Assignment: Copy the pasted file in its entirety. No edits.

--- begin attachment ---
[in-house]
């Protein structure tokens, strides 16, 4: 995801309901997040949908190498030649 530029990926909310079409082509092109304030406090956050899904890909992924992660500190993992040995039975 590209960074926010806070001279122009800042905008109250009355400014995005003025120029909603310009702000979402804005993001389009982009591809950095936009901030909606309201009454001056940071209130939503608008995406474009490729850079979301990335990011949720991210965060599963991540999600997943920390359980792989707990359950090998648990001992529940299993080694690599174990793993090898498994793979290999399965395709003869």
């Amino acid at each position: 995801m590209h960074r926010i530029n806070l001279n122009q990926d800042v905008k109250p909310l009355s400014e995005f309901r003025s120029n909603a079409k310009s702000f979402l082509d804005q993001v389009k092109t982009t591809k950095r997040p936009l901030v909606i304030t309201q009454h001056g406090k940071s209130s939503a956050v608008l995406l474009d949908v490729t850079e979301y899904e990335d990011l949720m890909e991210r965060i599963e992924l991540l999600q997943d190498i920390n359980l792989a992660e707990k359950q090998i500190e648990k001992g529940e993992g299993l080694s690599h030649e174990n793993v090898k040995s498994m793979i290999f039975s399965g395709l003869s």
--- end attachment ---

[in-house]
């Protein structure tokens, strides 16, 4: 995801309901997040949908190498030649 530029990926909310079409082509092109304030406090956050899904890909992924992660500190993992040995039975 590209960074926010806070001279122009800042905008109250009355400014995005003025120029909603310009702000979402804005993001389009982009591809950095936009901030909606309201009454001056940071209130939503608008995406474009490729850079979301990335990011949720991210965060599963991540999600997943920390359980792989707990359950090998648990001992529940299993080694690599174990793993090898498994793979290999399965395709003869």
């Amino acid at each position: 995801m590209h960074r926010i530029n806070l001279n122009q990926d800042v905008k109250p909310l009355s400014e995005f309901r003025s120029n909603a079409k310009s702000f979402l082509d804005q993001v389009k092109t982009t591809k950095r997040p936009l901030v909606i304030t309201q009454h001056g406090k940071s209130s939503a956050v608008l995406l474009d949908v490729t850079e979301y899904e990335d990011l949720m890909e991210r965060i599963e992924l991540l999600q997943d190498i920390n359980l792989a992660e707990k359950q090998i500190e648990k001992g529940e993992g299993l080694s690599h030649e174990n793993v090898k040995s498994m793979i290999f039975s399965g395709l003869s």